By Kent Larsen
Missionaries In Japan Practice 'Road Preaching'
CHOSEI, JAPAN -- Proselyting in a foreign country is difficult for
any English speaking missionaries, but Elder James Blackwood,
practices "dendou" a Japanese term for road preaching. The
20-year-old Boise native studied Japanese at school but admits the
language is difficult. "Sometimes the conversion take time because
the Gospel's new to them....In Japan they don't believe in Jesus
Christ at all, so we're starting from scratch," Blackwood said.
Most of the houses have intercoms and the residents of Chosei, east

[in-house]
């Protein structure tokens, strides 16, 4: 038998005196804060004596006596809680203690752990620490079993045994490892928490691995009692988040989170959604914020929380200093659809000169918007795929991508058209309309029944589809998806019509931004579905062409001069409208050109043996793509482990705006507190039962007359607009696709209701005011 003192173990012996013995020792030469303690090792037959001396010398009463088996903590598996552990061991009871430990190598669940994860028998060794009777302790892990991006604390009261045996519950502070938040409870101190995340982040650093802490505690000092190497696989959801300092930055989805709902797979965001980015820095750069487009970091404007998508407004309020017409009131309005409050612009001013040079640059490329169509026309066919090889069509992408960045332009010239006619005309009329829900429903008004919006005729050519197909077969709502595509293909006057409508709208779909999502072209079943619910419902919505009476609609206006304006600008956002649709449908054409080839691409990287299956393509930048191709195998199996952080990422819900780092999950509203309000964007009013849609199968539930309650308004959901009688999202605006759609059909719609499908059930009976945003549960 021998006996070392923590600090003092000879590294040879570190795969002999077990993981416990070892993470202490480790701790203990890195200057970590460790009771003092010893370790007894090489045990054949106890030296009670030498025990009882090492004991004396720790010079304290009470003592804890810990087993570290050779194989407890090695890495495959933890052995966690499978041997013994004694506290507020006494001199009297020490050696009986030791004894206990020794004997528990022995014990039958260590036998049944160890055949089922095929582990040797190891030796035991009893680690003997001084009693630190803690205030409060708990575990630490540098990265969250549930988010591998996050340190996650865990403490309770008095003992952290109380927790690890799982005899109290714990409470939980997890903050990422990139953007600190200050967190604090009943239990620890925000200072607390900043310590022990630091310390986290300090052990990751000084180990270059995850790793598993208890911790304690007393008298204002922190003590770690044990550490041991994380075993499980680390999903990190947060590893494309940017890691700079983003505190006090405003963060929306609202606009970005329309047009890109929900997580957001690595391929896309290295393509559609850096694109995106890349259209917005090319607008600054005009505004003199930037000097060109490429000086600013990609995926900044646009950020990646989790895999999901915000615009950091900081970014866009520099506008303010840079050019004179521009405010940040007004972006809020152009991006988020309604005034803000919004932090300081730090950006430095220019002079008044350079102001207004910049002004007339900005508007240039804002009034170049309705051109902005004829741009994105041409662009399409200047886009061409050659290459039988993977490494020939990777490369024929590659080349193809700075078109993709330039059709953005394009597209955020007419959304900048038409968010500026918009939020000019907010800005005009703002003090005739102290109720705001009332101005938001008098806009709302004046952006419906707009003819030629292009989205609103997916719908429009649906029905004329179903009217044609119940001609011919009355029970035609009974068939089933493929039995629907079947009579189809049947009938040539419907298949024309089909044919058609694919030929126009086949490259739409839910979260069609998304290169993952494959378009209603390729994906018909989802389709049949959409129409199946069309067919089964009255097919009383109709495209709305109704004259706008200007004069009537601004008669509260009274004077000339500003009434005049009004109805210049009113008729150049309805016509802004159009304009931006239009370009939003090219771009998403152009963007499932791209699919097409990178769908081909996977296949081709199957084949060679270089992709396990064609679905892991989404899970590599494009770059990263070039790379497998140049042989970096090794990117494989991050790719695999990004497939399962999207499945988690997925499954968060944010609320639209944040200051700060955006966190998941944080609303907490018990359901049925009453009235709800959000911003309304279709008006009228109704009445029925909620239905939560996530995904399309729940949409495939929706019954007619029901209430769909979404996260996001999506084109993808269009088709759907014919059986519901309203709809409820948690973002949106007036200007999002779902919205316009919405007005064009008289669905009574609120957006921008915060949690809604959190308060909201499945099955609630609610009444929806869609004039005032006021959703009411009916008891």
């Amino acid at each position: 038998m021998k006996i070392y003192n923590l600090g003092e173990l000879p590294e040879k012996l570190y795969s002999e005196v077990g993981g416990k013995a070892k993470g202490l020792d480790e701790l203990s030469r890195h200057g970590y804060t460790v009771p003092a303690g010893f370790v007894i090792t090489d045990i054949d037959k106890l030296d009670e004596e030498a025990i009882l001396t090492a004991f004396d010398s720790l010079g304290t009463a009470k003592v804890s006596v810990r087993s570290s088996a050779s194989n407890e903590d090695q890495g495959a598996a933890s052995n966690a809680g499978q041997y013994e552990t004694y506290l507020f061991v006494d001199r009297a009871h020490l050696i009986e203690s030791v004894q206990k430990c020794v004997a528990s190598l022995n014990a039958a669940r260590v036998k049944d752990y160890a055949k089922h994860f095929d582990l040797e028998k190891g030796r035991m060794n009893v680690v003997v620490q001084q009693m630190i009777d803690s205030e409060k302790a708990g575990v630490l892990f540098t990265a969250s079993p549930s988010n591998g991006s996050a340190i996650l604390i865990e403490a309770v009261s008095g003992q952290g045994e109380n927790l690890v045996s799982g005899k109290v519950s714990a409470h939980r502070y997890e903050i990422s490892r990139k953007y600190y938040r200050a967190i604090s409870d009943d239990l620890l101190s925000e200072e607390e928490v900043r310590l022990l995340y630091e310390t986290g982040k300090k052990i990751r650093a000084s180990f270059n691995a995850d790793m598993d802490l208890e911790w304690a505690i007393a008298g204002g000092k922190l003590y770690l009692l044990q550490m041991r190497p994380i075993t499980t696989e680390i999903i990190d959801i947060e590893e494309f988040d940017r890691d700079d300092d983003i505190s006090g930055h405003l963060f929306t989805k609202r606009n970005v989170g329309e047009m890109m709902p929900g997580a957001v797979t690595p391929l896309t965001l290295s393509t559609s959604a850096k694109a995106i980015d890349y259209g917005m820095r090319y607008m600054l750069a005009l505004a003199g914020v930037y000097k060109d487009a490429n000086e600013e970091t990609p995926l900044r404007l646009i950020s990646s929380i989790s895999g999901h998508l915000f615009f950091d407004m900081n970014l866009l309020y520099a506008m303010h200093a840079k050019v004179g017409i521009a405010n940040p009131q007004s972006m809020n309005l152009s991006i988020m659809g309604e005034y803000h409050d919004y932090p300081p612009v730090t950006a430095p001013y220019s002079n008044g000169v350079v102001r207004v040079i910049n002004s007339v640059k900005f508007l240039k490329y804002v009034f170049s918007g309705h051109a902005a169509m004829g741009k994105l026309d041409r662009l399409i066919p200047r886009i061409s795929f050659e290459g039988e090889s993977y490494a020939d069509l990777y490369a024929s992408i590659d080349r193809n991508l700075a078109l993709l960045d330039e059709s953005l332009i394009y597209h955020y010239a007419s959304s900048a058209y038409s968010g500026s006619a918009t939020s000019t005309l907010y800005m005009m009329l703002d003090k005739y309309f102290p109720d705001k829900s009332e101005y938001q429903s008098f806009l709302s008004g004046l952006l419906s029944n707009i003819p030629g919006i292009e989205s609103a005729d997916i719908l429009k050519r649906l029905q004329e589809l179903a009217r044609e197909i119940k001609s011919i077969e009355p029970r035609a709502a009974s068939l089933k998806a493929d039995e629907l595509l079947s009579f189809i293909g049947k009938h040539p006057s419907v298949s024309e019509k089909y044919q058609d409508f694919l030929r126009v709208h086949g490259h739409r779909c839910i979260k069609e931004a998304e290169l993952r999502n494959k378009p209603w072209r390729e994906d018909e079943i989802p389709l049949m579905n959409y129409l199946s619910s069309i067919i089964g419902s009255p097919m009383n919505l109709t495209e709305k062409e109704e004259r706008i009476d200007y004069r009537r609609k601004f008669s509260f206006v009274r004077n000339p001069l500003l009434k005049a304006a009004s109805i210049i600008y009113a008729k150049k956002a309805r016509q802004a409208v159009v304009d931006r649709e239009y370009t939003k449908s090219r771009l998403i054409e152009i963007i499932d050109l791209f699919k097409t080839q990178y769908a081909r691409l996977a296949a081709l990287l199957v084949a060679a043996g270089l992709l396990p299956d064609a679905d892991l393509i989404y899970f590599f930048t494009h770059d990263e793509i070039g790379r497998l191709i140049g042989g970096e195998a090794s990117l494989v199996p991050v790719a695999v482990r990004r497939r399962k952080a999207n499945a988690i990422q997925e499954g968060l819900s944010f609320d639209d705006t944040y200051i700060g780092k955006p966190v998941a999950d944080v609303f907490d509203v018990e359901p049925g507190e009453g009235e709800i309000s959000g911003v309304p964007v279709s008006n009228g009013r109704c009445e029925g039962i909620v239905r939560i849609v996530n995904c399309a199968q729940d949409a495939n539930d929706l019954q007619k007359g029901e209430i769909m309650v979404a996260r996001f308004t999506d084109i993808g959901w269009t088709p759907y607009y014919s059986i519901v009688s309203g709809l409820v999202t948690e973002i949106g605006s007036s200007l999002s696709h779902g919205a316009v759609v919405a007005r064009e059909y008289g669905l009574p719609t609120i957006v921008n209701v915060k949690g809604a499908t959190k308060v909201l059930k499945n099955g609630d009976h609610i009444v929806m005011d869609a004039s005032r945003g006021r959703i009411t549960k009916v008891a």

of Tokyo offer polite excuses. "I am Japanese, so I am Buddhist," is
another brusque reply. "Out of around 100 houses I've visited ...
there were about two where I got to go in," he said. Elder Blackwood
is accompanied by a Japanese missionary Masaaru Kina.
English conversion classes are offered for free by the missionaries.
Most commercial classes cost thousands of dollars, so the missionary
classes are quite a draw. "Mostly we get to know people through our
English conversation classes," said Elder Timothy Hewlett. The
English classes are advertised by two Japanese characters on the
front of an advertising flier: "No Charge."
Not all of their efforts are discouraging. A middle-aged woman
listens intently as Elder Kina conveys the message of the Gospel and
hands her some material to read. "She was very positive," said
Blackwood. "That's encouraging. She wanted to know why there are so
many Christian religions in the world, and I think she's genuinely
For missionaries, a mixed blessing
U.S. News & World Report 13Nov00 N1